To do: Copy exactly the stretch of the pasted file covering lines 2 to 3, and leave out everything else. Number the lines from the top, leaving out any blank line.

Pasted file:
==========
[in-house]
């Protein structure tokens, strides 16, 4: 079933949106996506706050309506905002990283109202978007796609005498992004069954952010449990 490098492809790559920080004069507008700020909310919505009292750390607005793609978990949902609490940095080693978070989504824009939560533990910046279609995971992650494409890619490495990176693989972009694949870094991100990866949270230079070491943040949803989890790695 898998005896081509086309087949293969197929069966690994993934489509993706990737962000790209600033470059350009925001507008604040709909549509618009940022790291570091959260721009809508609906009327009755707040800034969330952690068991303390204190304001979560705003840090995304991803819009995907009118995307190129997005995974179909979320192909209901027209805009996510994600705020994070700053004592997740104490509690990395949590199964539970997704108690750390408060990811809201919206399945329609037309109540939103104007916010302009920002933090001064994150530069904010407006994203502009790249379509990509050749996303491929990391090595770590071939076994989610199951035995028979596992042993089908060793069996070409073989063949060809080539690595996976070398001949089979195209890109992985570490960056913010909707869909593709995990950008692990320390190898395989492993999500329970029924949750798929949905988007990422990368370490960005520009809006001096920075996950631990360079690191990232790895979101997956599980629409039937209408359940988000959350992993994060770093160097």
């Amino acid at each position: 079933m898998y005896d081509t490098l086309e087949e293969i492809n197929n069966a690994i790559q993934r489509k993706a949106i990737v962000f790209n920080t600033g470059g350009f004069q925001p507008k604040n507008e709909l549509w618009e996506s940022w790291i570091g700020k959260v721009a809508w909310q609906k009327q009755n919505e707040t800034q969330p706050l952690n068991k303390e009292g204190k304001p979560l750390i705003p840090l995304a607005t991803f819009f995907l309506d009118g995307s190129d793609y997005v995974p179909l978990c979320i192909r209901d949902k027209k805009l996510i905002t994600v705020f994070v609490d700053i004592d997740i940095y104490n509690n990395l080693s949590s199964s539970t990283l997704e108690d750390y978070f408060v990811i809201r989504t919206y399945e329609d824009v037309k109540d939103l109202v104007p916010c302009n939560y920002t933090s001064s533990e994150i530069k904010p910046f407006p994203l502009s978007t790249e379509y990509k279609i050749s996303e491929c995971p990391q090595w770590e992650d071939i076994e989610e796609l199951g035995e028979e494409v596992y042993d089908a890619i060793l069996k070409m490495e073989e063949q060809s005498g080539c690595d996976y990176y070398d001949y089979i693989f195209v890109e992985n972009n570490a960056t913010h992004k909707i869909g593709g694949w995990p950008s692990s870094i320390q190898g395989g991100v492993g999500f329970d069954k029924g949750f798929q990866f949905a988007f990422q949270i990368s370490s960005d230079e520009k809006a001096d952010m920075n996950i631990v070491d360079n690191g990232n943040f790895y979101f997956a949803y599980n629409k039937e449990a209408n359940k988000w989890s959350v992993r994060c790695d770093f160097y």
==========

């Protein structure tokens, strides 16, 4: 079933949106996506706050309506905002990283109202978007796609005498992004069954952010449990 490098492809790559920080004069507008700020909310919505009292750390607005793609978990949902609490940095080693978070989504824009939560533990910046279609995971992650494409890619490495990176693989972009694949870094991100990866949270230079070491943040949803989890790695 898998005896081509086309087949293969197929069966690994993934489509993706990737962000790209600033470059350009925001507008604040709909549509618009940022790291570091959260721009809508609906009327009755707040800034969330952690068991303390204190304001979560705003840090995304991803819009995907009118995307190129997005995974179909979320192909209901027209805009996510994600705020994070700053004592997740104490509690990395949590199964539970997704108690750390408060990811809201919206399945329609037309109540939103104007916010302009920002933090001064994150530069904010407006994203502009790249379509990509050749996303491929990391090595770590071939076994989610199951035995028979596992042993089908060793069996070409073989063949060809080539690595996976070398001949089979195209890109992985570490960056913010909707869909593709995990950008692990320390190898395989492993999500329970029924949750798929949905988007990422990368370490960005520009809006001096920075996950631990360079690191990232790895979101997956599980629409039937209408359940988000959350992993994060770093160097």
């Amino acid at each position: 079933m898998y005896d081509t490098l086309e087949e293969i492809n197929n069966a690994i790559q993934r489509k993706a949106i990737v962000f790209n920080t600033g470059g350009f004069q925001p507008k604040n507008e709909l549509w618009e996506s940022w790291i570091g700020k959260v721009a809508w909310q609906k009327q009755n919505e707040t800034q969330p706050l952690n068991k303390e009292g204190k304001p979560l750390i705003p840090l995304a607005t991803f819009f995907l309506d009118g995307s190129d793609y997005v995974p179909l978990c979320i192909r209901d949902k027209k805009l996510i905002t994600v705020f994070v609490d700053i004592d997740i940095y104490n509690n990395l080693s949590s199964s539970t990283l997704e108690d750390y978070f408060v990811i809201r989504t919206y399945e329609d824009v037309k109540d939103l109202v104007p916010c302009n939560y920002t933090s001064s533990e994150i530069k904010p910046f407006p994203l502009s978007t790249e379509y990509k279609i050749s996303e491929c995971p990391q090595w770590e992650d071939i076994e989610e796609l199951g035995e028979e494409v596992y042993d089908a890619i060793l069996k070409m490495e073989e063949q060809s005498g080539c690595d996976y990176y070398d001949y089979i693989f195209v890109e992985n972009n570490a960056t913010h992004k909707i869909g593709g694949w995990p950008s692990s870094i320390q190898g395989g991100v492993g999500f329970d069954k029924g949750f798929q990866f949905a988007f990422q949270i990368s370490s960005d230079e520009k809006a001096d952010m920075n996950i631990v070491d360079n690191g990232n943040f790895y979101f997956a949803y599980n629409k039937e449990a209408n359940k988000w989890s959350v992993r994060c790695d770093f160097y």